Payback is a moot point anyway seeing as most people finance or lease their systems. The key is having your monthly loan/lease payment be less than you would be paying without solar. In some areas on some roofs that's possible and other times not. It depends on how much electricity you use, how much you pay for that electricity, and if your roof is big enough to support a system to offset your usage 100%. In California it is pretty typical to have positive cash flow immediately with a leased or financed system because of high electricity prices, cheap solar from lots of competition, and plenty of sun. MN is borderline now but as panel prices drop and electricity prices go up you'll see more solar there too.  

 Regarding your buddy's system that is not meeting production estimates, that's unfortunate. Reputable companies design systems properly and have power production guarantees to back up their work. Most solar contractors under promise, over deliver, but not all. Like any industry there are unscrupulous and inept players. Trust but verify: there are websites like PVwatts.nrel.gov where you can enter in your address and roof information and calculate system production yourself so you don't have to take a salesperson's word for it. I recommend getting multiple bids from several different installers and doing your own due diligence just like any transaction.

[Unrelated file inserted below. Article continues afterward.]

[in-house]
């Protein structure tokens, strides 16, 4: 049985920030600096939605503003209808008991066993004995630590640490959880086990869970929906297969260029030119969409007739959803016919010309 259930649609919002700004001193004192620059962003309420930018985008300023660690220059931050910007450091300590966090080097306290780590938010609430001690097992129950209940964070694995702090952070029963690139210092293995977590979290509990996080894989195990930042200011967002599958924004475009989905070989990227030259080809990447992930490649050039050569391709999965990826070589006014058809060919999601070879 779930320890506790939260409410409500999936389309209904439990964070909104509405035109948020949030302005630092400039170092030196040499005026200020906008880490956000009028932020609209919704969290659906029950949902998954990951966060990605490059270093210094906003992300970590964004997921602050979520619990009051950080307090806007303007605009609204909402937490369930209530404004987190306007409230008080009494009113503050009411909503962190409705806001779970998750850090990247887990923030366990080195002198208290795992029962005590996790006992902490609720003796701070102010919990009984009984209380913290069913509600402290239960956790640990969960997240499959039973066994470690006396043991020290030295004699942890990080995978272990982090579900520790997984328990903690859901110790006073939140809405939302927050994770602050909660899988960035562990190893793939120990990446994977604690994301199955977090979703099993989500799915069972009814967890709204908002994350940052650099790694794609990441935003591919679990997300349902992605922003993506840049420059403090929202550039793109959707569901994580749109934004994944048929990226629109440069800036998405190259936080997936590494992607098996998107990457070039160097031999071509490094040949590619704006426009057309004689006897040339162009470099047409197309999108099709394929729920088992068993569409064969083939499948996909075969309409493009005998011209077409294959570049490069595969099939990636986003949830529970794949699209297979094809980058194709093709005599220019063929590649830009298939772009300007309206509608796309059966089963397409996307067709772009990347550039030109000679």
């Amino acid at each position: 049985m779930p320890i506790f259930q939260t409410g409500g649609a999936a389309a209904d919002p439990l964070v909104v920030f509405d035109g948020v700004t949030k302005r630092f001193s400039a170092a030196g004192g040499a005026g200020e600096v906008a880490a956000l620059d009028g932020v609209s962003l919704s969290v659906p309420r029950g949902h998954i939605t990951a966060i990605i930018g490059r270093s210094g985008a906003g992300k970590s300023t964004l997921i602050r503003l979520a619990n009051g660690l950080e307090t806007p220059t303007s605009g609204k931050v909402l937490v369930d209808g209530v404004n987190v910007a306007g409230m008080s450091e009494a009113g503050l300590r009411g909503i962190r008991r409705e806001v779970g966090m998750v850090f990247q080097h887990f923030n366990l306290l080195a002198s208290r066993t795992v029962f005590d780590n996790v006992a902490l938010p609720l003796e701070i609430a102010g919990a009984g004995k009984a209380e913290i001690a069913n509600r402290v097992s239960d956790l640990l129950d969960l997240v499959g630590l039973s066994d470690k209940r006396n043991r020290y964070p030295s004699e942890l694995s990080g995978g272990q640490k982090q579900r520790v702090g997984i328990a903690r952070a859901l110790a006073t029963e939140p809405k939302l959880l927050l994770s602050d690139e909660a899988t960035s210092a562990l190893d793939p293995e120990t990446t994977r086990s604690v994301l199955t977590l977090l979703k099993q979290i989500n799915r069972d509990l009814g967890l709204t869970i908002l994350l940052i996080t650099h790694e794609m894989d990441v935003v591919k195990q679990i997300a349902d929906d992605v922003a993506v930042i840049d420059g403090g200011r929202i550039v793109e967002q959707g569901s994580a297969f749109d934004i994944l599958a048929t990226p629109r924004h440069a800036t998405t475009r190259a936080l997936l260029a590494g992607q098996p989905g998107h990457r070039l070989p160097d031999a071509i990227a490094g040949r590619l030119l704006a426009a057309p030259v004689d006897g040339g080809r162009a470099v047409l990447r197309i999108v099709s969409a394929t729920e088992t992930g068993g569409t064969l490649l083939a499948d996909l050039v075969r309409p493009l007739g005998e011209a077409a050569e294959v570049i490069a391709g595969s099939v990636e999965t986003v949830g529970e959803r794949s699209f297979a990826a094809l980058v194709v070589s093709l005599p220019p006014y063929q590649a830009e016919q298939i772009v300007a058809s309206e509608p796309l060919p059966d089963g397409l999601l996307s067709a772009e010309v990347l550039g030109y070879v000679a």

I agree with you regarding being told what to do with your houses. Taken at face value the California mandate does seem like a bit too much government overreach. I have to do some more research before finalizing my opinion on it but I don't see how it would make sense for every new residential building to have solar. Some will have too much shade, face the wrong direction, have an unsuitable roof surface or not enough room on the roof, etc. It seems a bit idealistic to expect every new residential building to have solar but that's California for ya. Solar is often an emotional buy, and people get equally emotional about not wanting to buy it, so a mandate may have some serious negative backlash.